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TOMOYO Linux Project

Last modified: $Date: 2019-02-04 23:02:53 +0900 (Mon, 04 Feb 2019) $



1. Overview of TOMOYO Linux

TOMOYO Linux is an extension for Linux to provide Mandatory Access Control(MAC) functions. TOMOYO Linux is provided in the form of patches to the Linux vanilla kernels and utilities for policy management. By introducing TOMOYO Linux, you can use the following functions selectively.

Function Description
MAC for files Control read/write/execute for files and create/delete directories.
MAC for capabilities Control use of specific system calls.
MAC for IP addresses and ports Control IP addresses and ports for TCP and UDP and RAW sockets.
MAC for signal Control signal numbers and target processes.
Mount protection Restrict mount parameters.
Chroot protection Restrict directories that allow to chroot to.
Unmount protection Reject unmount requests for specified directories.
Hide-Mount protection Reject mount requests that hides an existing mount.
Pivot_root protection Restrict directories that can be exchanged.
Port-Assignment protection Forbid selecting specific local port number when automatic local port binding happens.
Tamper-Proof /dev filesystem A /dev filesystem that ensures device files and their attributes.
This filesystem can be used standalone, but is also useful when root fs is read-only.

2. Overview TOMOYO Linux's policy

About domain

In TOMOYO Linux, the extended kernel manages domains automatically. Therefore, administrators needn't to define domains like SELinux.
The name of a domain is a concatenated string expression for the process execution history. The name of a domain oriented from <kernel> .
For example, the name of domain which the kernel belongs to is "<kernel>", the name of domain which /sbin/init invoked by the kernel belongs to is "<kernel> /sbin/init", the name of domain which /etc/rc.d/rc invoked by the /sbin/init belongs to is "<kernel> /sbin/init /etc/rc.d/rc".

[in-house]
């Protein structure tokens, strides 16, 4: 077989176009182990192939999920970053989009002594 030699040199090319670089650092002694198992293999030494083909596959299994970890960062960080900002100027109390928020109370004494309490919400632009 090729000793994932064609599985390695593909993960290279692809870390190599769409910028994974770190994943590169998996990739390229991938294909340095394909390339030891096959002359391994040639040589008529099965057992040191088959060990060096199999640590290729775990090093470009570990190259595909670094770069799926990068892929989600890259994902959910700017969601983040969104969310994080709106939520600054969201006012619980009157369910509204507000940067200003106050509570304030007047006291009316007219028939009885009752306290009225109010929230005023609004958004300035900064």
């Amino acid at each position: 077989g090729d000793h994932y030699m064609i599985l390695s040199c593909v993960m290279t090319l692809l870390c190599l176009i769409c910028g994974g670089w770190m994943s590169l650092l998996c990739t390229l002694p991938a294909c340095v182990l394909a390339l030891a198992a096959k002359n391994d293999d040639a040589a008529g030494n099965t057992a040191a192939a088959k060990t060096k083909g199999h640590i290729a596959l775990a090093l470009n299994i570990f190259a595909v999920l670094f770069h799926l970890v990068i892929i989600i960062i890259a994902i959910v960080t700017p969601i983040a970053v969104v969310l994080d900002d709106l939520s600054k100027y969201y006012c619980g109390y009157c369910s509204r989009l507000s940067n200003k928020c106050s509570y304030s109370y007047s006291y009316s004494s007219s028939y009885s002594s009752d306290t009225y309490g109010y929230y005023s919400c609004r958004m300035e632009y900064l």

About security labels.

TOMOYO Linux provides MACs using filenames. Therefore, administrators needn't to define security labels like SELinux. Also, administrators needn't to update database like LIDS when the i-node of a file changes.

About users and roles

TOMOYO Linux doesn't have the concept of "users" nor "roles"(RBAC). But by using domains, administrators can delegate a part of their administration tasks.

About default policy

TOMOYO Linux doesn't have default policy files distributed with softwares. Administrators need to create policy files using "learning mode".
The example policies are available to help your understanding. You may use these examples as a guide, but you MUST NOT use these examples as default policies.

3. Supported Platforms

TOMOYO Linux is implemented as patches to Linux vanilla kernels (2.4.30 and later / 2.6.11 and later) and some of distributor's kernels. The following distributions are reported to work.

4. Manuals

TOMOYO Linux Install manual

TOMOYO Linux Maintenance manual

Tools Documentation

Policy Editor

Access Analysis using TOMOYO Linux

Policy Specifications of TOMOYO Linux

Policy Specifications of SYAORAN filesystem

5. FAQ


Policy Management


6. Reference

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